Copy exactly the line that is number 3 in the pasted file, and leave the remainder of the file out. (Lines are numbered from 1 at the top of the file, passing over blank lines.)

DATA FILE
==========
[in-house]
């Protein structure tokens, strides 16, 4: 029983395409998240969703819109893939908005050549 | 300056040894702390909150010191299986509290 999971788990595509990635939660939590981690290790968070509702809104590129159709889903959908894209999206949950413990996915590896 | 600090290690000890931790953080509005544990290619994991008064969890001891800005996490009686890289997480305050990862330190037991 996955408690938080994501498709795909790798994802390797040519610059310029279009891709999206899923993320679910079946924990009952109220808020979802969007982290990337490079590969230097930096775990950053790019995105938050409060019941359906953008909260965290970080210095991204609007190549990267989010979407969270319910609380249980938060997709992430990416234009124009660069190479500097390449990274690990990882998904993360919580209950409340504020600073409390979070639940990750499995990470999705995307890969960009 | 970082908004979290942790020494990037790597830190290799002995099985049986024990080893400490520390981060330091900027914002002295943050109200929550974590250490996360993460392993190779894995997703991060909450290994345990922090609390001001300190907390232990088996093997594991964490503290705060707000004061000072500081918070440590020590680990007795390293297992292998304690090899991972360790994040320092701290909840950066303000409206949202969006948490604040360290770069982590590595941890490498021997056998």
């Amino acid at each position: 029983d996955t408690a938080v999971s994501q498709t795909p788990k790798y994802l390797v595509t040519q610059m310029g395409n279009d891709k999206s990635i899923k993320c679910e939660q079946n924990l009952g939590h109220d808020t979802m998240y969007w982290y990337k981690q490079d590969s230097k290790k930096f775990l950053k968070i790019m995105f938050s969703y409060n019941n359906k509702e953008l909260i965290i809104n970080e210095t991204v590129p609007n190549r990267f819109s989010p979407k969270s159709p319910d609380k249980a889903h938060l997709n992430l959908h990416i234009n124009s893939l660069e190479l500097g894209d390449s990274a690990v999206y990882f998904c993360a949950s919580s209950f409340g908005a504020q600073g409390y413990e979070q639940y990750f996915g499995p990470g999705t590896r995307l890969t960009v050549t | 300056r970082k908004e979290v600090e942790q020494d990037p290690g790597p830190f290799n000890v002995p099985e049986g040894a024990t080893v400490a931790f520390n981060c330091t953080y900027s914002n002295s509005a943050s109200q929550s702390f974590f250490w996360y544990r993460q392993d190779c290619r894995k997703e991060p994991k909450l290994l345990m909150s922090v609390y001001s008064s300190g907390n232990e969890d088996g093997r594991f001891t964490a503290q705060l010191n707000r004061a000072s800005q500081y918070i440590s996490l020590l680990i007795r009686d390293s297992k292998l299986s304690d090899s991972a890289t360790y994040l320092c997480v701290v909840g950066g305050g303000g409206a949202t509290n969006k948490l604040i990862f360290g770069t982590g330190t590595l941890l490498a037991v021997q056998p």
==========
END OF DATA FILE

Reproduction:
């Amino acid at each position: 029983d996955t408690a938080v999971s994501q498709t795909p788990k790798y994802l390797v595509t040519q610059m310029g395409n279009d891709k999206s990635i899923k993320c679910e939660q079946n924990l009952g939590h109220d808020t979802m998240y969007w982290y990337k981690q490079d590969s230097k290790k930096f775990l950053k968070i790019m995105f938050s969703y409060n019941n359906k509702e953008l909260i965290i809104n970080e210095t991204v590129p609007n190549r990267f819109s989010p979407k969270s159709p319910d609380k249980a889903h938060l997709n992430l959908h990416i234009n124009s893939l660069e190479l500097g894209d390449s990274a690990v999206y990882f998904c993360a949950s919580s209950f409340g908005a504020q600073g409390y413990e979070q639940y990750f996915g499995p990470g999705t590896r995307l890969t960009v050549t | 300056r970082k908004e979290v600090e942790q020494d990037p290690g790597p830190f290799n000890v002995p099985e049986g040894a024990t080893v400490a931790f520390n981060c330091t953080y900027s914002n002295s509005a943050s109200q929550s702390f974590f250490w996360y544990r993460q392993d190779c290619r894995k997703e991060p994991k909450l290994l345990m909150s922090v609390y001001s008064s300190g907390n232990e969890d088996g093997r594991f001891t964490a503290q705060l010191n707000r004061a000072s800005q500081y918070i440590s996490l020590l680990i007795r009686d390293s297992k292998l299986s304690d090899s991972a890289t360790y994040l320092c997480v701290v909840g950066g305050g303000g409206a949202t509290n969006k948490l604040i990862f360290g770069t982590g330190t590595l941890l490498a037991v021997q056998p």